Of course, as any Tom-fool of a Took could tell you, 'The Hunting of the Snark' is a nonsense poem by Lewis Carroll. It's telling had little to do with Henry Holiday (what a fantabulous name, like one of my inventions and hardly real at all) but whose illustrations, some collected here, helped define the mood and gave shape and definition to the improbable crew in search of an inconceivable creature.
People far and wide and of greater intellect than your humble servant have long striven to find meaning in the words of Carroll's now infamous and celebrated work. Personally, I think they all madder than the Mad Hatter, more bonkers than dear old Jabberwocky.
Lewis Carroll's inventions now rank high in literary circles but also with people who love reading. But his wondrous poem, surreal and nonsensical owes considerable thanks to its original artist.
Young Henry wasn't just a book illustrator, no, no, no, his real bent was that of, and highly regarded as such, a Pre-Raphaelite artist but also a landscape painter, a sculptor, a designer of stained glass windows and, if that wasn't enough, in his spare time, an illustrator of considerable talent.
I have to state here and now this is not an attempt at biography or essay on the life and times of such a talented man, but rather a simple appreciation of the work he produced for Lewis Carroll's perennial poem. However, it would be slightly rude to the man's memory not to mention, if just in passing, something about him.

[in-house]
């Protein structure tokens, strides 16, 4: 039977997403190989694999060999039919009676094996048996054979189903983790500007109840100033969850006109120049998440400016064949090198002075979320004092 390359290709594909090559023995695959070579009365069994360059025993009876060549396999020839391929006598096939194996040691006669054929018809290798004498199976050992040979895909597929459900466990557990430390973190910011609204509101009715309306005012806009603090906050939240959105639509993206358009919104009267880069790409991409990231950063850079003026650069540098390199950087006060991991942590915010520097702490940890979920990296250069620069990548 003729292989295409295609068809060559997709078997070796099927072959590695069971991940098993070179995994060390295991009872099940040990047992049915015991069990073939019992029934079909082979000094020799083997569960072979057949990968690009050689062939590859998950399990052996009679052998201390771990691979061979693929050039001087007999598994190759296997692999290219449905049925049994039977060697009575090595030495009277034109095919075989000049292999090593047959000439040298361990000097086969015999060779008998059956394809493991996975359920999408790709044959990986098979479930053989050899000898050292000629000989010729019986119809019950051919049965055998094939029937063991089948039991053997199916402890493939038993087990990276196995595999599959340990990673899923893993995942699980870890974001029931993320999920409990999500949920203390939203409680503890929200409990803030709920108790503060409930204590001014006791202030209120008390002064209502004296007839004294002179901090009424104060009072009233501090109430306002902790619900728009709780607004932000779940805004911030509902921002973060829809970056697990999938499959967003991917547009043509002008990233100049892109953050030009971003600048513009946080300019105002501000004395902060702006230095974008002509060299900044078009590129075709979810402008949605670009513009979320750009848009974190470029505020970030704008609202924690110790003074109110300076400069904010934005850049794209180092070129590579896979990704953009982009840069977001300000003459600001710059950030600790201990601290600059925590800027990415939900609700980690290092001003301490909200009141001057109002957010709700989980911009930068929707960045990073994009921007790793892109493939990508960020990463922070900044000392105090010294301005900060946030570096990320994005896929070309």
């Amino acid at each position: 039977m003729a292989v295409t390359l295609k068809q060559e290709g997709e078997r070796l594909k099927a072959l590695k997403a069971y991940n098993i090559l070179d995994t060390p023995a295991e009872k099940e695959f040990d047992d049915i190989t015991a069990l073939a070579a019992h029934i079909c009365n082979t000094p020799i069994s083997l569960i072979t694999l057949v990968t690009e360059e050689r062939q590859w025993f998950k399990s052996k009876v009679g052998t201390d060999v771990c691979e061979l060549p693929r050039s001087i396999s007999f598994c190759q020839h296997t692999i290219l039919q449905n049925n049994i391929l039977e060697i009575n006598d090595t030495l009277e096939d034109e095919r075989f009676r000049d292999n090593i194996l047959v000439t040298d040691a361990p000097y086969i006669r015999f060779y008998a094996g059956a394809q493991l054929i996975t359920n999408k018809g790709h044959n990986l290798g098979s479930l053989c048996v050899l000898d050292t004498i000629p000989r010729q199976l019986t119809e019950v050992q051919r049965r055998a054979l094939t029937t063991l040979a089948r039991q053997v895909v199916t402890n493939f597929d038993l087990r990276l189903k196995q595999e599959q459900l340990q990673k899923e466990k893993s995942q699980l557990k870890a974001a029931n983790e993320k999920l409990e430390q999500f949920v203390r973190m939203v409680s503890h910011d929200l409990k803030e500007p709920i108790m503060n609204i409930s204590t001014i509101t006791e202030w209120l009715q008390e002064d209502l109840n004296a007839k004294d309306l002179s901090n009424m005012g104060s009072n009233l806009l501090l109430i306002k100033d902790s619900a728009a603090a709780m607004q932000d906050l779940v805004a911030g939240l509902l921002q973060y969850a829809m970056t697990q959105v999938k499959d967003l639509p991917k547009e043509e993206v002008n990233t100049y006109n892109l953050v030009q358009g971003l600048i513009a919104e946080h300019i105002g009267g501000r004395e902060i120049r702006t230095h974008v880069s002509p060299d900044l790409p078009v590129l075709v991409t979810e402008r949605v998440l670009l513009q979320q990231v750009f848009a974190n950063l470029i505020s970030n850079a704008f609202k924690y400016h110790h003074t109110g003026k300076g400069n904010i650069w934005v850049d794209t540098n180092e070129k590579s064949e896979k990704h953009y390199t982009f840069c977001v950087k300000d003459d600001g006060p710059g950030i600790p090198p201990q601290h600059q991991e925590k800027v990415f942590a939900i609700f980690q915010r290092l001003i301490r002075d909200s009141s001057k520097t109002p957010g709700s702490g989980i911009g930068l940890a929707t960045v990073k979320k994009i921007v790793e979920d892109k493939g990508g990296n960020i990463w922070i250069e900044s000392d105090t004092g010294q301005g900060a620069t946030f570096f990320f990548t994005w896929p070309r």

Born in 1839 in London, Henry Holiday showed prodigious talent from an early age. He attended Leigh's Art Academy where he flourished, growing in scope and ability. In 1855, aged just sixteen, he visited the Lake District where he was seduced by its beauty. It was a relationship that would last for he returned time and again to Cumbria, sketching and painting that rugged region of England. His first painting was sold in 1858 and thus began a career that would bring him both celebrity and comfort.
It was in 1874 when Lewis Carroll commissioned the thirty-five-year-old artist to bring his talent to the latest project the author had in mind - 'The Hunting of The Snark.'
With someone as gifted as Henry Holiday it would be stupid to apply praise for only his work on this book. He was much more than that but these illustrations, much like those of Ernest Shepherd on A.A. Milne's delightful 'Winnie the Pooh' are close companions if not synonymous with the tales.
Whatever other masterful works Holiday produced it was these that I love best.
Henry Holiday died, aged eighty-seven, in 1927. It was a long life, a good life one hopes made all the better, from my selfish perspective for these incredible illustrations...